In ch.3 of the section entitled ‘Of Eternal and Temporal Generation’ of his al-Mabahith al-Mashriqiyyah, Fakhr al-Din al-Razi (d.1210) writes the following:

Most [theologians] concur in this, whereas the philosophers deny it. For temporality (huduth) consists in the thing’s existence being preceded by non-existence, and this is a property subsequent to the existence of the thing; while the existence of the thing is posterior to the effect of the cause upon it, and that effect of the cause upon it is posterior to that for the sake of which it has needed the effective cause. Therefore, it is excluded that temporality could be the cause of the need or part of the cause, otherwise it would be vastly prior to itself – which is absurd.

The philosophers sometimes predicate on this the explanation that possibility is what calls for the cause. For they hold that there is no doubt that the temporal requires the cause, that requirement being due either to possibility or temporality. For, if we suppose their absence, the thing would be necessary and eternal; but this kind of thing does not require a cause. Therefore, it has been proved that requirement is due either to possibility or temporality. From what we have said, the claim that temporality is what calls [for the cause] has been refuted; and thus it has been proved that what calls for the cause is possibility.

That is to say, the definition of temporality is that a thing’s existence be preceded by non-existence. Given that, this property i.e., of huduth, is then posterior to the existence of a thing. Further, this existence of a thing is posterior to the effect of its cause on it. Finally, the effect of the cause on it is posterior to that for the sake of which i.e., the final cause, it needed the effective cause. Hence, the entire chain going backwards should look something like this:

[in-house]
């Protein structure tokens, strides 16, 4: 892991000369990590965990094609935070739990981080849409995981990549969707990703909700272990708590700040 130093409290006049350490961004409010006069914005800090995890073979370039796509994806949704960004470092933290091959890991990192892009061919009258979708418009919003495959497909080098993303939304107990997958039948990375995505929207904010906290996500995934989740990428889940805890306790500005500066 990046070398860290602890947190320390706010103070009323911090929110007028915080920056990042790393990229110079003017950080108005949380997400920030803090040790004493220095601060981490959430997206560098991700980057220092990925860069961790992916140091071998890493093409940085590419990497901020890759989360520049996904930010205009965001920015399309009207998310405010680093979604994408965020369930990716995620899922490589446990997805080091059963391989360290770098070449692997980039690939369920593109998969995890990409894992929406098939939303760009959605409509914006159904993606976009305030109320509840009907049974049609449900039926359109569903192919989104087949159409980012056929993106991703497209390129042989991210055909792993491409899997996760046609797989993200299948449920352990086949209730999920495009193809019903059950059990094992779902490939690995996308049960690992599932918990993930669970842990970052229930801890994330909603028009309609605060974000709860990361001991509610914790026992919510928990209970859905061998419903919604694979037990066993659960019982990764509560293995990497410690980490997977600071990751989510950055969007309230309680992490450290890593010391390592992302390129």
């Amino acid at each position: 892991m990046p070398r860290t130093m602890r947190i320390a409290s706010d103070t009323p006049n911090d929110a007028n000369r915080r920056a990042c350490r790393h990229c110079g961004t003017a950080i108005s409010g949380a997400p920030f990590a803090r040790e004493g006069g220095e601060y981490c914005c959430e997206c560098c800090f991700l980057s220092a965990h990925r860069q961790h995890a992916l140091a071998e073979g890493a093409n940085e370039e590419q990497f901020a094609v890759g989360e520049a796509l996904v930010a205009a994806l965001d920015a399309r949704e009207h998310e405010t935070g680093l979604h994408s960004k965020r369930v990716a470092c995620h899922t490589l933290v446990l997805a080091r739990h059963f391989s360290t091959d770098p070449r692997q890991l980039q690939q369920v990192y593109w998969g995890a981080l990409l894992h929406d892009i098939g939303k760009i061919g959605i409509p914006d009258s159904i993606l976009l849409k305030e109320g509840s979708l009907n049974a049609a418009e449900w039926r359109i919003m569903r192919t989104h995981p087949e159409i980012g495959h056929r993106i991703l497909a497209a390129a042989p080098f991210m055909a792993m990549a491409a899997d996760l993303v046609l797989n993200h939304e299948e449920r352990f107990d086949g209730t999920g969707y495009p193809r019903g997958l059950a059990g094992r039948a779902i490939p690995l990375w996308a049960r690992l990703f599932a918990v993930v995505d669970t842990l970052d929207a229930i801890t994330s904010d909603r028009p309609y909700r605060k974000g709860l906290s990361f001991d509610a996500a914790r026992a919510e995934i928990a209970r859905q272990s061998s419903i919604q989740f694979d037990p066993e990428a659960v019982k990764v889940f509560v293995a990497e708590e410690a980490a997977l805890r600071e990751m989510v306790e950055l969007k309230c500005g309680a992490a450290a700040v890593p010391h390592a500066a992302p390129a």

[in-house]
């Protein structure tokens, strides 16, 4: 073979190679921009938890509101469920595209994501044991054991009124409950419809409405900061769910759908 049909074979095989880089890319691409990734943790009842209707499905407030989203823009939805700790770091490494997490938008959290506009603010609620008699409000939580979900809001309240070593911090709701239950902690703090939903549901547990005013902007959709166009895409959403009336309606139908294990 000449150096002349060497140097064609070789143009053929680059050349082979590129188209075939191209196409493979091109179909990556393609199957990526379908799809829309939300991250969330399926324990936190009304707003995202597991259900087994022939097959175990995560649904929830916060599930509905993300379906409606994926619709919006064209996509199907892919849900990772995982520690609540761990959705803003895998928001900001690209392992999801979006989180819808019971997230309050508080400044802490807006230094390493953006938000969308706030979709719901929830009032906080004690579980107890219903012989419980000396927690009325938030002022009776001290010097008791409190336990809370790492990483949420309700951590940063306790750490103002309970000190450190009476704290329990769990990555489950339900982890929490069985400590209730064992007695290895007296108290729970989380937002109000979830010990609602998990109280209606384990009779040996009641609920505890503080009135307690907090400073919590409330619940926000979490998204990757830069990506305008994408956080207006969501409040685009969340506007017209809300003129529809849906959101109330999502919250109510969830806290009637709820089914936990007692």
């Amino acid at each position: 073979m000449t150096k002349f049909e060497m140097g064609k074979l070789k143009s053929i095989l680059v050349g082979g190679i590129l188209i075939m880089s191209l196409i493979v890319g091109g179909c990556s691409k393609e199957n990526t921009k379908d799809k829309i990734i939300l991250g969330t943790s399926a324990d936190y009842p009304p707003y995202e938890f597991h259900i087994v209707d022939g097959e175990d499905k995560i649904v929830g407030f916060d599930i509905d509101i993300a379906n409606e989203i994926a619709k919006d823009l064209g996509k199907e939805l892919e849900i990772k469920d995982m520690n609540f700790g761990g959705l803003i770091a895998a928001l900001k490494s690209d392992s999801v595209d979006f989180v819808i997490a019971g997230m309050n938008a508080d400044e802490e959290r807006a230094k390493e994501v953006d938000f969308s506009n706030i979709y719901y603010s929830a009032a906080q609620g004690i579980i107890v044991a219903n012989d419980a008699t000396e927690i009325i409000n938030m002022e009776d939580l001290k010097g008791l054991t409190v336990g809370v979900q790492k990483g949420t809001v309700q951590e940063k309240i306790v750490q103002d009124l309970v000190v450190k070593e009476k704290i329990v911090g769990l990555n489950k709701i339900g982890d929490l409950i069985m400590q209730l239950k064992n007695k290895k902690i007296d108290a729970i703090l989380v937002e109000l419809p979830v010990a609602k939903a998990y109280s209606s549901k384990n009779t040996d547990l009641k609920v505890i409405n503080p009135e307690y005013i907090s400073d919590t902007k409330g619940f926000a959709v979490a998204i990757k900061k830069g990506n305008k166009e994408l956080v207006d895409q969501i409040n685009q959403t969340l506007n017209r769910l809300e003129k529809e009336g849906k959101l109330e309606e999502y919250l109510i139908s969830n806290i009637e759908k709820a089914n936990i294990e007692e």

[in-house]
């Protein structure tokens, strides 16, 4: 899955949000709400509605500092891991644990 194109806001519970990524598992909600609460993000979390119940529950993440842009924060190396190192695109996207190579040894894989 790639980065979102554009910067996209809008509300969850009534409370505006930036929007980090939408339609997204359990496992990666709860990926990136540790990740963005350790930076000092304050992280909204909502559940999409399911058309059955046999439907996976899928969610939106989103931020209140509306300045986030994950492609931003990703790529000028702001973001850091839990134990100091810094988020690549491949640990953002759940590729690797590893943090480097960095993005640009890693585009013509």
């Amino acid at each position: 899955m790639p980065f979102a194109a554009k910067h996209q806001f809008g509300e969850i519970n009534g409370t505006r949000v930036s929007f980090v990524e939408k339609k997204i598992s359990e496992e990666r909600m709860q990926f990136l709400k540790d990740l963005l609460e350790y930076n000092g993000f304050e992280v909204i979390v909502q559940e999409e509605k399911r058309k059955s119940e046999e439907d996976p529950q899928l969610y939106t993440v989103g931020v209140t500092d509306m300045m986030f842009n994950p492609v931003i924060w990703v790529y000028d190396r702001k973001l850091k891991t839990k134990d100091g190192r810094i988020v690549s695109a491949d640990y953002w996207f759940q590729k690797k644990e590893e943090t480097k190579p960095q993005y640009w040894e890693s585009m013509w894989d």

(4) Property of huduth —-> (3) existence of thing —-> (2) effect of (efficient) cause —-> (1) final cause

Now, given that temporality is the last link in the chain, it evidently cannot be the cause of the need for a cause. For if it were, it would be prior to itself i.e., it would exist as a property of something before (1) it actually exists as a property of that thing and (2) before that thing of which it is a property itself actually exists. Both outcomes are however clearly absurd. Hence, possibility is what explains the need for a cause. For the theologians and philosophers both agree that the temporal thing requires a cause, but that requirement or need, according to the latter, is either due to (a) possibility or (b) temporality. This is because if we suppose the relation of (a) and (b) to the thing as absent, the thing in question would be necessary and eternal, and as a result would not require a cause. Hence, given that it isn’t necessary and eternal, we’re back to the fact that its requirement for a cause is either due to (a) or (b). But option (b) was refuted above. Therefore, possibility – as the philosophers hold, not temporality –  as the theologians hold, is the cause of the need for a cause.

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